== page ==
Herbert Weir Smyth [n.d.], A Greek Grammar for Colleges; Machine readable text [info] [word count] [Smyth].
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2181

A verb common to two clauses is generally placed in one clause and omitted from the other (so especially in comparative and relative clauses).

ἥπερ (τύχη) ἀεὶ βέλτι_ον (scil. ἐπιμελεῖται) ἢ ἡμεῖς ἡμῶν αὐτῶν ἐπιμελούμεθα fortune, which always cares better for us than we for ourselves D. 4.12. Also as in English: ὅ τι δὲ μέλλετε (πρά_σσειν), . . . εὐθὺς . . . πρά_σσετε but whatever you intend, do it at once T. 7.15. In comparative clauses with οὐχ ὥσπερ (or ὡς) the main and the subordinate clause are sometimes compressed, the predicate of the clause with οὐχ being supplied from the ὥσπερ clause, which is made independent; as οὐχ (οὐδὲν ἂν ἐγίγνετο) ὥσπερ νῦν τούτων οὐδὲν γίγνεται περὶ αὐτόν it would not be as now, when none of these things is done for him P. S. 189c.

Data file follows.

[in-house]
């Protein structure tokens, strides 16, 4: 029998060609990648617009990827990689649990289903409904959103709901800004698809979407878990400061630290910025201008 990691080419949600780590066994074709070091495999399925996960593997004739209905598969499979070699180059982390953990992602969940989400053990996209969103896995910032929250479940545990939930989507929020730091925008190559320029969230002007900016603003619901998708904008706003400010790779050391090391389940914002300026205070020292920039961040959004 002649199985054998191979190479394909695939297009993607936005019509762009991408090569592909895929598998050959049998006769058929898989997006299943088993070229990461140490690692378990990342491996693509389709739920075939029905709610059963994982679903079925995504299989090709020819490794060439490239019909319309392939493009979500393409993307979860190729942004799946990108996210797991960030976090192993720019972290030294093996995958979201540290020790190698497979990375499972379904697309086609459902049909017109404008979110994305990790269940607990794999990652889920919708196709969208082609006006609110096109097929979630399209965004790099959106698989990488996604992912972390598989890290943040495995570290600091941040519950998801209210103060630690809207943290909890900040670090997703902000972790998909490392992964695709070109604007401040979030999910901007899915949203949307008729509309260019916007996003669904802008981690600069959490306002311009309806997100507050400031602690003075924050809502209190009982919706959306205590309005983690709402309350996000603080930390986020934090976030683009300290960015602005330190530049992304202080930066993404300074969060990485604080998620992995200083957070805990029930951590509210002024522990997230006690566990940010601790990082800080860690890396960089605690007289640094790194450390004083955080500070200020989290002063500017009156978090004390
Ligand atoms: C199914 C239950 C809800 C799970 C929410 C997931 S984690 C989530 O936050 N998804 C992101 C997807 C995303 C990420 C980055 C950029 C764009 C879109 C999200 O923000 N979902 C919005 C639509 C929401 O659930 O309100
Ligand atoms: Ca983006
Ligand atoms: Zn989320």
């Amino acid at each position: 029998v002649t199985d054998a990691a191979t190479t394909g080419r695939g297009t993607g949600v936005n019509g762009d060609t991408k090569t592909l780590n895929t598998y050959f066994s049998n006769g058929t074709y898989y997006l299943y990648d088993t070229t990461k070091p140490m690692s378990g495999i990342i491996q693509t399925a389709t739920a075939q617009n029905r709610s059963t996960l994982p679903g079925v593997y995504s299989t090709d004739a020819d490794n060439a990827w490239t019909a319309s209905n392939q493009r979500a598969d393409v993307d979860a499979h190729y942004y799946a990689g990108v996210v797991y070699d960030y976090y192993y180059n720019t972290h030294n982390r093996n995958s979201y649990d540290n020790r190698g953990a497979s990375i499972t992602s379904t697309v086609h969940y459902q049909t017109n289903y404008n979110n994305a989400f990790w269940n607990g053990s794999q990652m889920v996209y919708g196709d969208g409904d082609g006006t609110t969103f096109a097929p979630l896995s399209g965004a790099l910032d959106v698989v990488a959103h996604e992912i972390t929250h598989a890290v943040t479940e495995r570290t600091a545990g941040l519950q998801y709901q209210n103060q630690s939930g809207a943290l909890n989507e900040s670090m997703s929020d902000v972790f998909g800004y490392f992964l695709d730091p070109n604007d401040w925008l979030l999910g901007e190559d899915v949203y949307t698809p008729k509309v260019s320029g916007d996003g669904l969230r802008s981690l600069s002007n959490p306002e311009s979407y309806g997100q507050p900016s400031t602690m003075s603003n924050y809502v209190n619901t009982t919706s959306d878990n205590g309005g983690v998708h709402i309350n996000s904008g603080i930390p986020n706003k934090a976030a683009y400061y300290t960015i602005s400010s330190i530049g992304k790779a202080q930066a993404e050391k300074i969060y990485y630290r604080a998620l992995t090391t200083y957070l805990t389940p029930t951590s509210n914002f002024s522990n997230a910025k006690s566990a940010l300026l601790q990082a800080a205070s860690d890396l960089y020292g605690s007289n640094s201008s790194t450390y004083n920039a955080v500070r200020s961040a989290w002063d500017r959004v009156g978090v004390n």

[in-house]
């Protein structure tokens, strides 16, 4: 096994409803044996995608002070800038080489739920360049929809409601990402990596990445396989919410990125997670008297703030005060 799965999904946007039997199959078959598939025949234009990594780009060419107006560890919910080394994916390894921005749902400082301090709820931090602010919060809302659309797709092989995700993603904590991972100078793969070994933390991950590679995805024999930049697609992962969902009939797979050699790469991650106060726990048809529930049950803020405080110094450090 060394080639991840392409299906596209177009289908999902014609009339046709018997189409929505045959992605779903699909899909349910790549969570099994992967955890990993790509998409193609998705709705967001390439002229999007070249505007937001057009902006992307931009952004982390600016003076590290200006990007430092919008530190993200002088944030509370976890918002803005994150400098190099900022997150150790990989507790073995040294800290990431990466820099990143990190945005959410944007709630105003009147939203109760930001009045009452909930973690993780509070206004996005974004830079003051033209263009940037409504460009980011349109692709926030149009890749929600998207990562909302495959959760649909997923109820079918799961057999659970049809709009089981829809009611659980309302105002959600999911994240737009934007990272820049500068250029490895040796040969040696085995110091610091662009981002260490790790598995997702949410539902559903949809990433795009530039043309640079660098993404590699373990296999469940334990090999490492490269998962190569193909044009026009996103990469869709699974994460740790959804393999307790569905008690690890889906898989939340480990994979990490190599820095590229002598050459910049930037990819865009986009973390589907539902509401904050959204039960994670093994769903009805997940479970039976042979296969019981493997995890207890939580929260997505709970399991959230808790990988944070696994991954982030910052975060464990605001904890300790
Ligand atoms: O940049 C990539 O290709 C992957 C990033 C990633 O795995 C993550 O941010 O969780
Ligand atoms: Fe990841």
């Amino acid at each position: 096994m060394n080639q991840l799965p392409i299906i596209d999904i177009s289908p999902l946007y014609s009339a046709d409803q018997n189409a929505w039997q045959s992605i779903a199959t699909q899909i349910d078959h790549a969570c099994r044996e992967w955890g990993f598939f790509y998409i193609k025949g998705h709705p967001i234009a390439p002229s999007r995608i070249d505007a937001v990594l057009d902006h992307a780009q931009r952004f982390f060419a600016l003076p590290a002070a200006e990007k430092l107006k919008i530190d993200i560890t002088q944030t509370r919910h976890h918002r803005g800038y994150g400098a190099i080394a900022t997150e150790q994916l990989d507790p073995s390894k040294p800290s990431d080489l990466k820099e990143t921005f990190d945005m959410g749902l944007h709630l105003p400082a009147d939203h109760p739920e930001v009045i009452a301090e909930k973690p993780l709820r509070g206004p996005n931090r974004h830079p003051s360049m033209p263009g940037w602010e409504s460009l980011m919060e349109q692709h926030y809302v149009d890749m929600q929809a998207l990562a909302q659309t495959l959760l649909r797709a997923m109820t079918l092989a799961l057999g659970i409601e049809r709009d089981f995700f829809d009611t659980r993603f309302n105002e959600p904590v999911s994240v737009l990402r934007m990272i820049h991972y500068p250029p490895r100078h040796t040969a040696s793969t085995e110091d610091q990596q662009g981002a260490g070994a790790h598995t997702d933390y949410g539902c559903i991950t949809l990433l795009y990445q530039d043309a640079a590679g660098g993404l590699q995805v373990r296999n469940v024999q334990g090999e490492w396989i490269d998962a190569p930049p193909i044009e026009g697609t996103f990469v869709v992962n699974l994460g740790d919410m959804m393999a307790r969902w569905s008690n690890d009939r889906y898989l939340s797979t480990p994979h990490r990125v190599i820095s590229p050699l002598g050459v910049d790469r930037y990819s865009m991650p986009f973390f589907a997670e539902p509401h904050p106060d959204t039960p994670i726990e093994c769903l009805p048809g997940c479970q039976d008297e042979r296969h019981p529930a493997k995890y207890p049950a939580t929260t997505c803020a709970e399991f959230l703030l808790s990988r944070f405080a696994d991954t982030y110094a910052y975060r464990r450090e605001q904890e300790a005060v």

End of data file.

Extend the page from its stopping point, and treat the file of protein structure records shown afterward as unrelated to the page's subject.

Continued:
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Herbert Weir Smyth [n.d.], A Greek Grammar for Colleges; Machine readable text [info] [word count] [Smyth].
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